Following לָכֵן "therefore", and containing a statement of what will happen, these verses are a judgment, though without an accompanying accusation. Both sections of judgment oracle are found on their own in this way from time to time in the prophetic books.
The most striking feature of this two verse unit is the preponderance of words related to mourning. This shows up in English but is even more striking in Hebrew (ignoring the introductory formula, there are a dozen words of which 6 are concerned with mourning (misped x 3; ho x2 and 'ebel):
In all the squares - wailing; in every street they'll say, "Alas! Alas!" and call the farmers to mourning, those skilled in wails, to wailing; 17 in all the vineyards - wailing, for I will pass among you. Says Adonai.
The "square inside the gate at Tel Beersheba
The squares were larger spaces between the buildings in a city. The most common was immediately inside the gate, so the reference here provides a link to what preceded.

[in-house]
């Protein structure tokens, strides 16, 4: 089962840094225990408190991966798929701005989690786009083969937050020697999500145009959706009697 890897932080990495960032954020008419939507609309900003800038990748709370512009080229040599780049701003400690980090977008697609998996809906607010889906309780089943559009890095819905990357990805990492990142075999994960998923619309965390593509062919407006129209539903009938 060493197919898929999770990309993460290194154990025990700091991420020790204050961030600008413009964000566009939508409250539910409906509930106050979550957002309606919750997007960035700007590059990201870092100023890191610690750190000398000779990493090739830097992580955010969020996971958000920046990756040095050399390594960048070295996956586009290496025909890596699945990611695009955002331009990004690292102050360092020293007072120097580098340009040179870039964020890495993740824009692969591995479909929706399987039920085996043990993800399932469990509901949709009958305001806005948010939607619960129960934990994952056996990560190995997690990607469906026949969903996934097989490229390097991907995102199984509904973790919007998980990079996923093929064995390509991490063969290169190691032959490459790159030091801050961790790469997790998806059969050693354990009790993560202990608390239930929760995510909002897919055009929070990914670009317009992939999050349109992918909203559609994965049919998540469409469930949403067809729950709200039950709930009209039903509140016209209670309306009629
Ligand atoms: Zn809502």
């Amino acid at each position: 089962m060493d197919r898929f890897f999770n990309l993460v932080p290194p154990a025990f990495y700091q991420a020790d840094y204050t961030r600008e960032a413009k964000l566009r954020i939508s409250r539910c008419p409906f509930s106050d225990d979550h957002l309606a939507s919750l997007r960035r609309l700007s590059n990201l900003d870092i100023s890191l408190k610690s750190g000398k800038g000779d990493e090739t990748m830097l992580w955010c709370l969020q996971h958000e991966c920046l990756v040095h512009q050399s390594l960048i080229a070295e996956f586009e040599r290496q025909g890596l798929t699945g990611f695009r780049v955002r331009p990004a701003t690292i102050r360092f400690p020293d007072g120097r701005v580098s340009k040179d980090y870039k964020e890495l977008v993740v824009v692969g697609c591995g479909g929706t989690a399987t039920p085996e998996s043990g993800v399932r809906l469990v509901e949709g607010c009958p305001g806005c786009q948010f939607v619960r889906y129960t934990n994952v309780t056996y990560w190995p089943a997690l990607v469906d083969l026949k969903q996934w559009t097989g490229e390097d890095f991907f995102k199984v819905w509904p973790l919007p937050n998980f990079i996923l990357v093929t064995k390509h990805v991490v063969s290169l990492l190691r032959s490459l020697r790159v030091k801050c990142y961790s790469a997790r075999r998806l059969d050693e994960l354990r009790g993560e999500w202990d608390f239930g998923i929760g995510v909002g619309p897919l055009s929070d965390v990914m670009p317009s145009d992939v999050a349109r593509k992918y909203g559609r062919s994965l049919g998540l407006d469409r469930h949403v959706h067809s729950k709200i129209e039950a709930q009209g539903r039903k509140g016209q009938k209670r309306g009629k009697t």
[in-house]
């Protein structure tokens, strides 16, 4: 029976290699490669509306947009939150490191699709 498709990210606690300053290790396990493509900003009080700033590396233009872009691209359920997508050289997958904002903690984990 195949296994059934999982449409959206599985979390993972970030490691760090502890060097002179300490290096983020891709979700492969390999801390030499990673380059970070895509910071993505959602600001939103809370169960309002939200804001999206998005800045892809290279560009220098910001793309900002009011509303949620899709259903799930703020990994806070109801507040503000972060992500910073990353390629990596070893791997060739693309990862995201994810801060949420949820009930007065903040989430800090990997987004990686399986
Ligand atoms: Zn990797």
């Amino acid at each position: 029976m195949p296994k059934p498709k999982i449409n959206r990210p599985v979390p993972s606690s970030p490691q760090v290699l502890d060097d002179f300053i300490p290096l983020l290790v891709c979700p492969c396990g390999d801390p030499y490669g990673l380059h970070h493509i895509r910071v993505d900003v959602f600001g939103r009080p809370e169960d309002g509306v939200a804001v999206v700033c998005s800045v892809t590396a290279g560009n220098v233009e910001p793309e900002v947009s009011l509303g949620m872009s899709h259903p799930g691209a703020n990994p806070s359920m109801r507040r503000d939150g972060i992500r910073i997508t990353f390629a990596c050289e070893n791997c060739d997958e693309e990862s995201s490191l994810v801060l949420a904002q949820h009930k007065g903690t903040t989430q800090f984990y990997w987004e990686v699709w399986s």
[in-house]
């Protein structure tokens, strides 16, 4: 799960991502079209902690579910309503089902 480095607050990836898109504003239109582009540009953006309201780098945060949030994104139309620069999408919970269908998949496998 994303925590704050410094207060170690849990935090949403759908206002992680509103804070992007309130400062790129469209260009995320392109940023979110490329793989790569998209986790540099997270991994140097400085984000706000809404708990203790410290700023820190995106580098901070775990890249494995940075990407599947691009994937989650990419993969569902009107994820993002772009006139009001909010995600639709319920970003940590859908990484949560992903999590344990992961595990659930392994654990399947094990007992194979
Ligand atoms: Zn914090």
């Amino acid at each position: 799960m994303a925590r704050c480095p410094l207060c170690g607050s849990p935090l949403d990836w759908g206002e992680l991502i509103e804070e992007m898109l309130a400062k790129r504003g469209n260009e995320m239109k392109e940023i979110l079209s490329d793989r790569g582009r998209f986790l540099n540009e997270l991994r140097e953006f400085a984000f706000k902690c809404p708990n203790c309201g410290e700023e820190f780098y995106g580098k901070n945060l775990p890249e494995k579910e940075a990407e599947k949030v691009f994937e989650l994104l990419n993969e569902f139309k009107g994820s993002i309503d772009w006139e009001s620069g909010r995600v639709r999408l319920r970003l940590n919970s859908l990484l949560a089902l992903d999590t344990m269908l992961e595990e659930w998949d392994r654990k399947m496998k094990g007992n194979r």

It is paralleled with "street" thus suggesting the whole city - the two words are a conventional pair: Pr 1:20; 5:16; 7:12; 22:13; Is 15:3; Jer 5:1; 9:21 (MT v.20); Nah. 2:4 (MT v.5).
Mourning for the dead, with wailing and visible signs (like ashes on the head) was common across the Ancient Near East. In most of these cultures professional mourners (skilled in mourning) were employed to augment the effect.
Mentioning farmers & vineyards in parallel to squares & streets also suggests completeness. Not only the city but also the countryside will be given over to mourning.
This page is part of the Hypertext Bible Commentary - Amos,
© Tim Bulkeley, 1996-2005, Tim Bulkeley. All rights reserved.